Sharron and Harrell Lucky: Pease Porridge Hot
From Rhythm and Rhyme (Melody House, 197?). Also on Pease Porridge Hot EP.
Shraron and Harrell Lucky: Hands Clasp
From Swing to Fitness (Melody House, 197?)
Francois Rauber: Exercice De Quadrupedie
From Rhythmix (Unidisc, 197?)
Janet Pidoux: Isolations: Ã‰paules
From La Classe De Jazz (Arion, 1970)
To kick off part 2 of my look at dance instruction records, I start with a look at Melody House, which brought together two sub-genres – dance instruction and children’s records. Melody House – run by the wife/husband team of Sharron and Harrell Lucky – were hardly the only children’s record label to have fitness and dance lessons but they’ve become the best known in digger circles, partially on the strength of “Pease Porridge Hot” (hello, De La!), partially because Stonesthrow comped four of the best songs off the various Melody House albums (and they had dozens) onto an EP.
These songs really work best as novelty tunes…it’s not like someone really is going to spin “Hands Clasp” (which is off of one of the better Melody House titles) at the club but it is pretty fun to hear a kid’s dance record with all the funky breakbeats that the Melody House albums boast. Unfortunately, none of the albums I own by them credit who the drummer is – could be Harrell since he tends to get credit for the musical score – but whoever it was definitely had a taste for polyrhythm.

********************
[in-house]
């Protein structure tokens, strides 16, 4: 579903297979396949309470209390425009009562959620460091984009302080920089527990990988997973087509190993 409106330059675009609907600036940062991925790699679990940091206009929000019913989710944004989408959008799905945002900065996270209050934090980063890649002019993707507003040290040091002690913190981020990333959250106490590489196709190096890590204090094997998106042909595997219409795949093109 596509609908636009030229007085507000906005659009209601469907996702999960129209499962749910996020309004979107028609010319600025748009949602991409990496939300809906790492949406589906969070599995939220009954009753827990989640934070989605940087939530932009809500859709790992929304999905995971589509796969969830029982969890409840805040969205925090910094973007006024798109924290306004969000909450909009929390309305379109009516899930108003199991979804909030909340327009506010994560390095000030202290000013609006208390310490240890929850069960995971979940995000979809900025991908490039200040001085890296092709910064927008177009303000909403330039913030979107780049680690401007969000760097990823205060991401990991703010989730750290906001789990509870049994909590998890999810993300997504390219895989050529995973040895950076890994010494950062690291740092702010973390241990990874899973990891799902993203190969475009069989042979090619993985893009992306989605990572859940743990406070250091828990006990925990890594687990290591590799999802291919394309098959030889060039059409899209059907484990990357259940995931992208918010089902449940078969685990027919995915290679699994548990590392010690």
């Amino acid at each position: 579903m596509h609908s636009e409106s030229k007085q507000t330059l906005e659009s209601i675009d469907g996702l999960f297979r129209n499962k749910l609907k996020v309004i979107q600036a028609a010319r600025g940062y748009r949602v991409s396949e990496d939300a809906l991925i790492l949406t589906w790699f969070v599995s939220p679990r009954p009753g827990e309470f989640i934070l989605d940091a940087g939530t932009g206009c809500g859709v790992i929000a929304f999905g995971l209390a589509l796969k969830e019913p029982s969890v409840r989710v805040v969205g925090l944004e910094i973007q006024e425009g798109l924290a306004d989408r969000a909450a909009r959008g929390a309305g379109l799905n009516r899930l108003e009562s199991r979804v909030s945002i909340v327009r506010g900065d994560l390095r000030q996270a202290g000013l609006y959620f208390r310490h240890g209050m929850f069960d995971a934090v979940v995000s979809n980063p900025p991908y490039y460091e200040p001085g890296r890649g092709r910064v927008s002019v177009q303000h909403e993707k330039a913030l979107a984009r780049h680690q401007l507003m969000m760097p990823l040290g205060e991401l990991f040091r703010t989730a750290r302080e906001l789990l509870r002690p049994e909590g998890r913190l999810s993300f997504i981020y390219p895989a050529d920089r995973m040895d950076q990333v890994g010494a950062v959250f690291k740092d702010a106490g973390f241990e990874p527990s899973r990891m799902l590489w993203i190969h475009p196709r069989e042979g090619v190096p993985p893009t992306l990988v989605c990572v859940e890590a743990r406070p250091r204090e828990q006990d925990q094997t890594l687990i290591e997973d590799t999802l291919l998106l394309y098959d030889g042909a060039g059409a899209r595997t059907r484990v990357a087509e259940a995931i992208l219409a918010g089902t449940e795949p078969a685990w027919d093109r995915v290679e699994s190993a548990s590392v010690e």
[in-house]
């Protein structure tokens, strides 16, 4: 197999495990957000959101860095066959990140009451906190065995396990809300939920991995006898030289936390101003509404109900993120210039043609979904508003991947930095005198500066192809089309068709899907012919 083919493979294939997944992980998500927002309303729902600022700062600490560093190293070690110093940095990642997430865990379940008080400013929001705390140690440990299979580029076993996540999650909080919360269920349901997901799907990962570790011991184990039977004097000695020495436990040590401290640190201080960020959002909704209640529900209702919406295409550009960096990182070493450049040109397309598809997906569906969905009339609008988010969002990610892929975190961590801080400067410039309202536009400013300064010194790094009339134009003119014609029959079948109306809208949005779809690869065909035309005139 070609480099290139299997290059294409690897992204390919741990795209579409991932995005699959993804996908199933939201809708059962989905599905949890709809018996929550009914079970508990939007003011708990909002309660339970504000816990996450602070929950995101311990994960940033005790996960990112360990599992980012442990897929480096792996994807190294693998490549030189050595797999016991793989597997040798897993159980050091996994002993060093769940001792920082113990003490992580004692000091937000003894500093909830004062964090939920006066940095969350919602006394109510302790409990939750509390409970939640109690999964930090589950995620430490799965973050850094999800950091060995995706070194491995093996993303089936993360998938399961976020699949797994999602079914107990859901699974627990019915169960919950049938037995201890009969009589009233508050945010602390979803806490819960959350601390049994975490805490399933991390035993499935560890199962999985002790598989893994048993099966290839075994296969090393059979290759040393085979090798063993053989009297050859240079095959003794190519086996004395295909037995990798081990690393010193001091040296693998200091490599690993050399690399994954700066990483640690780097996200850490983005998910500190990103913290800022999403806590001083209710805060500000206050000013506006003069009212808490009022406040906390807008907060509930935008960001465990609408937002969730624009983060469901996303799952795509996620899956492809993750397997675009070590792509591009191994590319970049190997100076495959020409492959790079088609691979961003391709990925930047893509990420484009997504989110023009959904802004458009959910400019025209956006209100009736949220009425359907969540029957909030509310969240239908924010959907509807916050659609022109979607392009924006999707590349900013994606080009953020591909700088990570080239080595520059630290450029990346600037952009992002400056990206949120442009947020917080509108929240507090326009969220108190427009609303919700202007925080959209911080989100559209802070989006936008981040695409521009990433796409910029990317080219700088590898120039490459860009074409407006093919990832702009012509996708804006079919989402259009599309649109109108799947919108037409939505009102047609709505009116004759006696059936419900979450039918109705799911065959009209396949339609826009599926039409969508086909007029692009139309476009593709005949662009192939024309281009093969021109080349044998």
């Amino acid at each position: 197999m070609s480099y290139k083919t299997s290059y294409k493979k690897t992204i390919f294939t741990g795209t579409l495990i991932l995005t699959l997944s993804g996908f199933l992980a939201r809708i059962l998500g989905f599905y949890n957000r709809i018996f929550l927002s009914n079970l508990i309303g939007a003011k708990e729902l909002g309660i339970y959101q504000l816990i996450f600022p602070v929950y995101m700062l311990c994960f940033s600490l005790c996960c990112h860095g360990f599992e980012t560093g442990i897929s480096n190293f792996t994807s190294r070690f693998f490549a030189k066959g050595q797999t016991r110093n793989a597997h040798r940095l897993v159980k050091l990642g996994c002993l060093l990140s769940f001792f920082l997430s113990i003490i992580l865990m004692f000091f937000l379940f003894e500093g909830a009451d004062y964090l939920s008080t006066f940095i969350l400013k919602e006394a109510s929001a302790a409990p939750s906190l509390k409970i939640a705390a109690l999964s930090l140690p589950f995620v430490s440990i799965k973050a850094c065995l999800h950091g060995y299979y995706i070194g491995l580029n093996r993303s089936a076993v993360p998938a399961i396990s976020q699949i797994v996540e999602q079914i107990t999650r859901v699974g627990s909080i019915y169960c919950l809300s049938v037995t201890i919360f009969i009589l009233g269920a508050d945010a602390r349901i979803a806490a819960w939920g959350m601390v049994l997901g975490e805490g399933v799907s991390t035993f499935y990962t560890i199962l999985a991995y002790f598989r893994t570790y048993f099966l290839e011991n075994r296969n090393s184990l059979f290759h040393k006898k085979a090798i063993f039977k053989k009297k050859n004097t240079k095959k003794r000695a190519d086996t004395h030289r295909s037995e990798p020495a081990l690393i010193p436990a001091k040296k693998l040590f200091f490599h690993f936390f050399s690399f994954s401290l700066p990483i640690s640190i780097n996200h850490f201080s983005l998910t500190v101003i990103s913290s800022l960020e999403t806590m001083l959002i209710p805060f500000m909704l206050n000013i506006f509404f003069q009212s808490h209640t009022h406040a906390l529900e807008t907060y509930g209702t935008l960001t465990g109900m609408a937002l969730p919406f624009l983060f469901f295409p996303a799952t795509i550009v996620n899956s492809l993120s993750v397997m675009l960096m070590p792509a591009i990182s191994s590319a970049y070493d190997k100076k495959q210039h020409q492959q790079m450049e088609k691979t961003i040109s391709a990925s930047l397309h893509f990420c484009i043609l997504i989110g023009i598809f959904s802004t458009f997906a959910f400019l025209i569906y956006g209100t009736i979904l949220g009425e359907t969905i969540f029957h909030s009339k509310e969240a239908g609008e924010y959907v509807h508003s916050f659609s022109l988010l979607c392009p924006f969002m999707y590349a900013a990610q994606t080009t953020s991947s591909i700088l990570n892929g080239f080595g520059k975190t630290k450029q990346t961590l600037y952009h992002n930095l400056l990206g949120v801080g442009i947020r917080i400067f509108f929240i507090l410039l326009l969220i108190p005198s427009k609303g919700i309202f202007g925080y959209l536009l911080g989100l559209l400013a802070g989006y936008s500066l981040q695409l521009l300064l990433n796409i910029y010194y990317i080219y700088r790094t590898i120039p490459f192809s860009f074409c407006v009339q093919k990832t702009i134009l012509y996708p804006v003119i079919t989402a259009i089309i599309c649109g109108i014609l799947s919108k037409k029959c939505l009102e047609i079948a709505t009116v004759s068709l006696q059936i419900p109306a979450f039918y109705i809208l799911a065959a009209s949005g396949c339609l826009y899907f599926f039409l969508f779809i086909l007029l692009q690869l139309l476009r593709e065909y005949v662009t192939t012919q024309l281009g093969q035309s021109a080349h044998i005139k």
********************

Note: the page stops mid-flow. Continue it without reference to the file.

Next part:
I swing over to France for the last pair. The Rhythmix album is another children’s dance album, this one directed (musically) by Francois Rauber. In the process of translating the French for me, my wife noticed that the album was supposed to come with an instructional booklet and indeed, looking inside, there was one which describes and diagrams the various dances. The way “Exercice De Quadrupedie” is supposed to work is that you squat on your hands and tippy toes, then gradually walk your hands forward, stretching out your back until you run out of room. Then, in a single leap, you bring your toes back up front. Repeat. I’m not sure if the rhythm of the song really makes such a great match with the movement but personally, I just like listening to this groove, whether I’m exercising my quadrupedie properly or not.
Lastly, we arrive at Janet Pidoux, from what my wife was able to translate for me, was an American jazz dance instruction (who trained with Luigi) and then moved over to Paris to teach. Surprisingly, you can still find this album on CD which likely speaks highly for Pidoux’s mastery (or else this album has some huge fans). If you like the organ/soul/jazz sound of this one song, you’d like the album as a whole since it’s all just a single keyboard and drummer joining forces. I would never have guessed it was a dance album by the sound of the various tracks. It’s more in line with something I’d expect from, say, Daniel Janin. Super-slick and funky (and “Ã‰paules” isn’t even my favorite track off the LP).